Safety Matters with Electricity

How can electricity be dangerous?

Danger of Death sign

Electrical conductors are materials that allow an electric current to flow through them easily. Metals such as silver, copper, iron, steel and aluminium are all good conductors of electricity. Other good electrical conductors are carbon fibre, graphite, water and consequently the human body.

Electrical insulators are materials that do not easily allow an electric current to flow through them such as plastic, dry wood, rubber, glass and ceramic.

Electrical conductors and insulators have an important role in distributing mains electricity and in the domestic setting.

At home, wires carrying electricity to appliances and gadgets are coated in a plastic insulator to protect us from harm but if the protective casing is damaged your safety is at risk.

To keep you safe from equipment on the electricity network, there are many measures in place. For example, overhead power lines are constructed at a regulated height, fences surround substations, doors are locked and equipment displays danger signs.

However, not all of the equipment is insulated. Inside a substation there is bare ‘live’ equipment and most overhead power lines don’t have insulation either – they’re out of reach or locked away so we should be safe.

So, if we accidentally come in to contact with a power line, underground cable or are tempted to go inside a substation, we are putting our life at real risk because if we touch a ‘live’ piece of equipment, electricity can travel through the human body because it is a good electrical conductor.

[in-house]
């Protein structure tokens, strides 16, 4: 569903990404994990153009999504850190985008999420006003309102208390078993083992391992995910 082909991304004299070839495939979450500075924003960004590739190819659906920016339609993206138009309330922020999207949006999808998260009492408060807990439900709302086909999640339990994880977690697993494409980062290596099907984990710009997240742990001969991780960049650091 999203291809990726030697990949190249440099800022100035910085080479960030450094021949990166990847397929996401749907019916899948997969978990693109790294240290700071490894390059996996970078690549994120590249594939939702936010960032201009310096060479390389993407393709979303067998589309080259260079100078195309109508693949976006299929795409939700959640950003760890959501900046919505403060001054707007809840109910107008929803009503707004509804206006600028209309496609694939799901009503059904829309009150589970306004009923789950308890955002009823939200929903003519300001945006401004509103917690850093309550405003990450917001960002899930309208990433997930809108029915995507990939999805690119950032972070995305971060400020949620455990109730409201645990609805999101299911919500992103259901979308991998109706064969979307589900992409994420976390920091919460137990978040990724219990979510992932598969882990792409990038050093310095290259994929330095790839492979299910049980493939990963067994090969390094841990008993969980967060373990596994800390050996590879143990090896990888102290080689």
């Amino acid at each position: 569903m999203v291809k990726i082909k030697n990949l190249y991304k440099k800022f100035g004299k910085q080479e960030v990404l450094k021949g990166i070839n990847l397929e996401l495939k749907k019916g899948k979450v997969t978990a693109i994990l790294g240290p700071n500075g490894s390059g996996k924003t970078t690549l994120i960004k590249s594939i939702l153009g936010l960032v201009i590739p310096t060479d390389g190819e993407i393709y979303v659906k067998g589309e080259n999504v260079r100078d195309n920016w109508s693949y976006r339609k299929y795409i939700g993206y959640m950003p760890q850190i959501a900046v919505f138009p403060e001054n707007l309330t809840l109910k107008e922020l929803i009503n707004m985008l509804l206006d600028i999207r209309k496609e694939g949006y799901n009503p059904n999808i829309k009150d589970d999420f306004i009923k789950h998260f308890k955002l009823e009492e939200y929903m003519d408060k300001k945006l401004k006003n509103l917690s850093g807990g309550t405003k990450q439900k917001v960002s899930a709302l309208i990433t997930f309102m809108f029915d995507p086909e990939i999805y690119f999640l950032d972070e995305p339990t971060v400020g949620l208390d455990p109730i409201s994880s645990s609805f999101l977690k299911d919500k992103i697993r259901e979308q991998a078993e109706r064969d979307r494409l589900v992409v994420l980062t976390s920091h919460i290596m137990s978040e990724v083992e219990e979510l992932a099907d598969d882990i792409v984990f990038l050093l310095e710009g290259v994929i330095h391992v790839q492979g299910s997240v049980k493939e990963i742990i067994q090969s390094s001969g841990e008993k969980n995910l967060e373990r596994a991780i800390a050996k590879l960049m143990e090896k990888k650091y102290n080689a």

Keeping safe with electricity around your property

Click here for useful advice on working safely around the electricity supply to your property.

SubstationKeeping safe with electricity in your community

Power lines can become damaged and drop low or fall to the ground, for example, in bad weather conditions or if they have been hit by machinery. Never go near a low or fallen power line and, if it is safe to do so, keep others away and call the local electricity company or 999. Even if they are damaged the power line can remain ‘live’.

A substation should always be locked and if it has a fence around it, it should be secure. If it is not, please report it using the telephone and ID number on the sign.

Metal theft has become an increasingly serious issue and thieves leave our equipment unsecure which poses a serious danger to the community. ScottishPower take metal theft extremely seriously and rewards are available for information leading to prosecution. Click here for more information.

Plug and socket

Keeping safe with electricity inside your property

For detailed safety advice about your domestic wiring and for details on how to contact local qualified electricians click here.